ATTR is an underdiagnosed disease. Learn to suspect and detect the clinical clues.1
Amyloidosis refers to a group of diseases in which amyloid fibrils deposit into the extracellular spaces of multiple organs and nerves, ultimately leading to progressive organ dysfunction and nerve damage.1,2
ATTR amyloidosis is caused by the destabilisation and misfolding of the TTR protein, a tetrameric transporter of thyroxine and retinol-binding proteins.1,3
Because the symptoms are similar to those of other conditions and because it impacts multiple systems in the body, ATTR is often underdiagnosed.1
A multidisciplinary approach can help recognise the red flags of ATTR that are present throughout the body.4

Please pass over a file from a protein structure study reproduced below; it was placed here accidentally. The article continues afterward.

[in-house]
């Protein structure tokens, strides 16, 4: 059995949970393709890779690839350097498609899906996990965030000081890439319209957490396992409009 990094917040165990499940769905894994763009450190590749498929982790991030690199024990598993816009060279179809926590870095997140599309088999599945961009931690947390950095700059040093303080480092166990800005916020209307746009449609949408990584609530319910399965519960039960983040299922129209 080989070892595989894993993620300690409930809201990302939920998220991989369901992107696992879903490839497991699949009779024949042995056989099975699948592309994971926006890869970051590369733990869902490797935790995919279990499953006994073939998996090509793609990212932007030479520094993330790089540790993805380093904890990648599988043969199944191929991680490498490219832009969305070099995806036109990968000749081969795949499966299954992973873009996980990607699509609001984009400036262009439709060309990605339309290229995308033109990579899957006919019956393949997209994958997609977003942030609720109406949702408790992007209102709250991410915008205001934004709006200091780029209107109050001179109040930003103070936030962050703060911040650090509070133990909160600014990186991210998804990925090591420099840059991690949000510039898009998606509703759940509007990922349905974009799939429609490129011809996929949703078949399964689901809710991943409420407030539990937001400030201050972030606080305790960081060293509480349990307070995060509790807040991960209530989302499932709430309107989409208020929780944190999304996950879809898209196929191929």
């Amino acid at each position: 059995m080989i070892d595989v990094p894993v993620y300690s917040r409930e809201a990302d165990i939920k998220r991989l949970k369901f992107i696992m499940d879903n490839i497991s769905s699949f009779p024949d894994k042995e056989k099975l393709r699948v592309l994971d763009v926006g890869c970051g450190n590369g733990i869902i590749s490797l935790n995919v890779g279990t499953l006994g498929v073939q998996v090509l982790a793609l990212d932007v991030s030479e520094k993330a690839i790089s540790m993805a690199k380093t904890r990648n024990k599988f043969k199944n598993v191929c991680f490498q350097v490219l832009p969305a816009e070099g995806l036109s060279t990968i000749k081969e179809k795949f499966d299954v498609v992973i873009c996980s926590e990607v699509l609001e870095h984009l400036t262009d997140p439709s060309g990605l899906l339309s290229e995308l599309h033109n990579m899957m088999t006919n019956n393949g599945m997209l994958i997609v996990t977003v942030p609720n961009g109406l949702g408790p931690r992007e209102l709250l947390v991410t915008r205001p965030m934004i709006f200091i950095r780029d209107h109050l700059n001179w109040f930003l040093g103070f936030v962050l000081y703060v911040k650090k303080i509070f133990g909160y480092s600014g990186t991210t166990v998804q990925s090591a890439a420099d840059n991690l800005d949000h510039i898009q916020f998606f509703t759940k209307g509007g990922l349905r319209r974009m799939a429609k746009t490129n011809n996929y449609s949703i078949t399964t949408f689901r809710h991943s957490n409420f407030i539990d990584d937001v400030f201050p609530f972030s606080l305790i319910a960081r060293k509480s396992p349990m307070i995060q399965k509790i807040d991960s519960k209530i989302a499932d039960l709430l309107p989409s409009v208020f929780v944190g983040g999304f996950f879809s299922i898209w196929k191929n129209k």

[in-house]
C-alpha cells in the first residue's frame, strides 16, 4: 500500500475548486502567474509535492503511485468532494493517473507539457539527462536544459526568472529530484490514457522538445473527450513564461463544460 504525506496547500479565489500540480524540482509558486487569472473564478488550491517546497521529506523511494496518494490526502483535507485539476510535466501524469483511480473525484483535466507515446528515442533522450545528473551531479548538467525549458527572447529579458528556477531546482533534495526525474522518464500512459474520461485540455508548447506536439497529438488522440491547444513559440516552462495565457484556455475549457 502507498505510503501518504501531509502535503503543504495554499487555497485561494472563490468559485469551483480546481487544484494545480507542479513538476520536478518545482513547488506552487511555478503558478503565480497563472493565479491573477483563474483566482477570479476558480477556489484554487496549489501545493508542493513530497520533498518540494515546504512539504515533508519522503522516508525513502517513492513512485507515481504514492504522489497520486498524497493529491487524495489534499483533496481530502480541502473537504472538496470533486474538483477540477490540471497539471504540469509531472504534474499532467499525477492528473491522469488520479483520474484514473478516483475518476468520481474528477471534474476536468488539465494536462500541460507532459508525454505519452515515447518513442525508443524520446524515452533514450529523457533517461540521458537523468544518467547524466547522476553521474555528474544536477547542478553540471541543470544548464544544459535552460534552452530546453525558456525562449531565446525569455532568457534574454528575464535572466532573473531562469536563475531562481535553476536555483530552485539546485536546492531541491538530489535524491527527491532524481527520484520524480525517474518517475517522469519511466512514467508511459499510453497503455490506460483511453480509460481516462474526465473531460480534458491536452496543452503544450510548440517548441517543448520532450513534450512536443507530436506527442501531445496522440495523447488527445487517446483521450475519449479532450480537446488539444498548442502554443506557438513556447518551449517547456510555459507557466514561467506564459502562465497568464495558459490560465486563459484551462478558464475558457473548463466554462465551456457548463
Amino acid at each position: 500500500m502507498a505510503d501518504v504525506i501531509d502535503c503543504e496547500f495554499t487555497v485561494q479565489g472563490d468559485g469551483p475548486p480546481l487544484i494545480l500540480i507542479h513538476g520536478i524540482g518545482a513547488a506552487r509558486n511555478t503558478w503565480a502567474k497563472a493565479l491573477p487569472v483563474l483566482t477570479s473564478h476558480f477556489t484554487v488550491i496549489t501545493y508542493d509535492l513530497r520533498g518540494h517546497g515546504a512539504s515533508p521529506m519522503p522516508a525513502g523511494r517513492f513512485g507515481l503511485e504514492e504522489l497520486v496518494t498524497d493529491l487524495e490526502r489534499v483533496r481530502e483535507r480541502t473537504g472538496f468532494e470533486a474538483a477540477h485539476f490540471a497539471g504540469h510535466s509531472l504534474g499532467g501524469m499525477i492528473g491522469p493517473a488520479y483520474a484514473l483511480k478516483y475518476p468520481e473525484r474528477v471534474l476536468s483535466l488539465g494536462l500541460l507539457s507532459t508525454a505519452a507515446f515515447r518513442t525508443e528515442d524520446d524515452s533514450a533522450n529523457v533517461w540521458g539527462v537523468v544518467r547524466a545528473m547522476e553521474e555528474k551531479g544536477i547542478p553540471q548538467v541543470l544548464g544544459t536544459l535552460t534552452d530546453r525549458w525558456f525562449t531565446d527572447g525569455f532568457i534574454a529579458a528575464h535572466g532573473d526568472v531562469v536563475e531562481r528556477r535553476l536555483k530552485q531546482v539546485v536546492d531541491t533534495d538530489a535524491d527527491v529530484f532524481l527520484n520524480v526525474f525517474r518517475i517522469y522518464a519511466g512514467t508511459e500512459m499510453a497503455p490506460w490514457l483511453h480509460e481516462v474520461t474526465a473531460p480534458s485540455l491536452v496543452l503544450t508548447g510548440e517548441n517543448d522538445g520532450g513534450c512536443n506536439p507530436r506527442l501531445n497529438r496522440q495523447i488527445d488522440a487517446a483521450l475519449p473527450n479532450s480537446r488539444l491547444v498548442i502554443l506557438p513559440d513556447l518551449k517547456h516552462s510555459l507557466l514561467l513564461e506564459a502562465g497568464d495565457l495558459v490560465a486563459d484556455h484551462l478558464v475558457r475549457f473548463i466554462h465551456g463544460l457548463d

There are 2 primary manifestations of ATTR amyloidosis: ATTR-CM and ATTR-PN.5,6
Patients with ATTR-CM present with symptoms of heart failure and may also present with other symptoms, such as atrial fibrillation, carpal tunnel syndrome or peripheral neuropathy.1,8-11
Any suspicion of cardiac involvement should prompt an immediate cardiac evaluation to rule out ATTR-CM.4
Multidisciplinary care that involves a partnership with cardiologists can uncover appropriate treatments that may lead to improved outcomes.4
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